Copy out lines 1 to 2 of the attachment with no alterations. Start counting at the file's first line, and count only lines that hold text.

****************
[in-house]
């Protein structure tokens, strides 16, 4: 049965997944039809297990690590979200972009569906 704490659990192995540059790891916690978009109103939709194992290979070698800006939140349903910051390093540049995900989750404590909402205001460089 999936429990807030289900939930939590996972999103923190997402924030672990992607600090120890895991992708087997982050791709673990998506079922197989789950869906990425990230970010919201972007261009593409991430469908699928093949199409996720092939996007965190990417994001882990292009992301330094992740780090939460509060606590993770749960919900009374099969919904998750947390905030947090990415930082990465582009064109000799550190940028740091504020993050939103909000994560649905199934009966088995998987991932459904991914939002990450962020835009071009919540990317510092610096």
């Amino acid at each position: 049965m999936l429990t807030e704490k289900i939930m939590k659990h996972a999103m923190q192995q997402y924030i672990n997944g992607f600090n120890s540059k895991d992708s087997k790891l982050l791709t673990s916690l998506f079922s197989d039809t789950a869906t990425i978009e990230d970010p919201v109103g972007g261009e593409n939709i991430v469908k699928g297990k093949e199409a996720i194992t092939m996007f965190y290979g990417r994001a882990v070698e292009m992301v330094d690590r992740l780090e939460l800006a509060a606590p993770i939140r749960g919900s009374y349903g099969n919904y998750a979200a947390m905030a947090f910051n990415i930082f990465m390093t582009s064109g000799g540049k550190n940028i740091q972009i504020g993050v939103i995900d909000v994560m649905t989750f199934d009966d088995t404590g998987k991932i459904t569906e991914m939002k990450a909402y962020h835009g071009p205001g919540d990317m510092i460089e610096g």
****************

[in-house]
């Protein structure tokens, strides 16, 4: 049965997944039809297990690590979200972009569906 704490659990192995540059790891916690978009109103939709194992290979070698800006939140349903910051390093540049995900989750404590909402205001460089 999936429990807030289900939930939590996972999103923190997402924030672990992607600090120890895991992708087997982050791709673990998506079922197989789950869906990425990230970010919201972007261009593409991430469908699928093949199409996720092939996007965190990417994001882990292009992301330094992740780090939460509060606590993770749960919900009374099969919904998750947390905030947090990415930082990465582009064109000799550190940028740091504020993050939103909000994560649905199934009966088995998987991932459904991914939002990450962020835009071009919540990317510092610096």